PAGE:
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Aims: The aim of this study was to compare the clinical effectiveness and safety of direct oral anticoagulants (DOACs) in patients with atrial fibrillation (AF) in routine clinical practice. Methods: This retrospective cohort study used linked administrative data. The study population (n = 14 577) included patients with a diagnosis of AF (confirmed in hospital) who initiated DOAC treatment in Scotland between August 2011 and December 2015. Multivariate Cox proportional hazard models were used to estimate hazard ratios of thromboembolic events, mortality and bleeding events. Results: No differences between the DOACs were observed with regard to the risk of stroke, systemic embolism or cardiovascular death. In contrast, the risk of myocardial infarction was higher among patients prescribed apixaban in comparison to those on rivaroxaban (HR 1.67, 95% CI 1.02-2.71), and all-cause mortality was higher among rivaroxaban patients in contrast to both apixaban (1.22 [1.01–1.47]) and dabigatran (1.55 [1.16–2.05]) patients; rivaroxaban patients also had a higher risk of pulmonary embolism than apixaban patients (5.27 [1.79–15.53]). The risk of other major bleeds was higher among rivaroxaban patients compared to apixaban (1.50 [1.10–2.03]) and dabigatran (1.58 [1.01–2.48]) patients; the risks of gastrointestinal bleeds and overall bleeding were higher among rivaroxaban patients than among apixaban patients (1.48 [1.01–2.16] and 1.52 [1.21–1.92], respectively). Conclusions: All DOACs were similarly effective in preventing strokes and systemic embolisms, while patients being treated with rivaroxaban exhibited the highest bleeding risks. Observed differences in the risks of all-cause mortality, myocardial infarction and pulmonary embolism warrant further research.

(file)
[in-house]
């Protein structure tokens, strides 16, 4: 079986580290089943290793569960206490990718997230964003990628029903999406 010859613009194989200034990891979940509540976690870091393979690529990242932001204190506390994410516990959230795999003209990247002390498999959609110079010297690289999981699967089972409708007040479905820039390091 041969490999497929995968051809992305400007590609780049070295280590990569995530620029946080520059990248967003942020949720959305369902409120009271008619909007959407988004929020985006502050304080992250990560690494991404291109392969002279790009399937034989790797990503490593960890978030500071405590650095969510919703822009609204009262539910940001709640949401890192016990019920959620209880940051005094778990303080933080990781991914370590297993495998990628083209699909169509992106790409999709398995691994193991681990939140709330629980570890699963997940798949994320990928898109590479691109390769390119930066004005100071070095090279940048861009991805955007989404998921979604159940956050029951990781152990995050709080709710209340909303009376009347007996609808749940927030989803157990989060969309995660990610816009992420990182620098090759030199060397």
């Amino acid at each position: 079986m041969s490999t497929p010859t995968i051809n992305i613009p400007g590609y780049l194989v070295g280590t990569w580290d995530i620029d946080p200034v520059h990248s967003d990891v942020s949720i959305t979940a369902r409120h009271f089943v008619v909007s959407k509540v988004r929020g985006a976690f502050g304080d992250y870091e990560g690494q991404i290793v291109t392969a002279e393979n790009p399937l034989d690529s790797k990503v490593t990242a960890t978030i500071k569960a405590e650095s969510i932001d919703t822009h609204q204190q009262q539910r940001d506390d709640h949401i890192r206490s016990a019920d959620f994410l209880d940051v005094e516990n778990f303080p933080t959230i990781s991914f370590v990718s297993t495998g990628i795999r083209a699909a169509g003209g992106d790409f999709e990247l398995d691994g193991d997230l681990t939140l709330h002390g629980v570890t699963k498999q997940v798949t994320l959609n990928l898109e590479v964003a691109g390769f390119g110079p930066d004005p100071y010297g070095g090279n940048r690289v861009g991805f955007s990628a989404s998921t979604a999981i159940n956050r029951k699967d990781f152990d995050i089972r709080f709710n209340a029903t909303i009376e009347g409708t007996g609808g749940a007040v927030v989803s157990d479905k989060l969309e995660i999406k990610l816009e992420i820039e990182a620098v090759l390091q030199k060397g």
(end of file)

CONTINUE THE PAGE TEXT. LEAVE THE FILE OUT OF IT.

- atrial fibrillation
- clinical effectiveness
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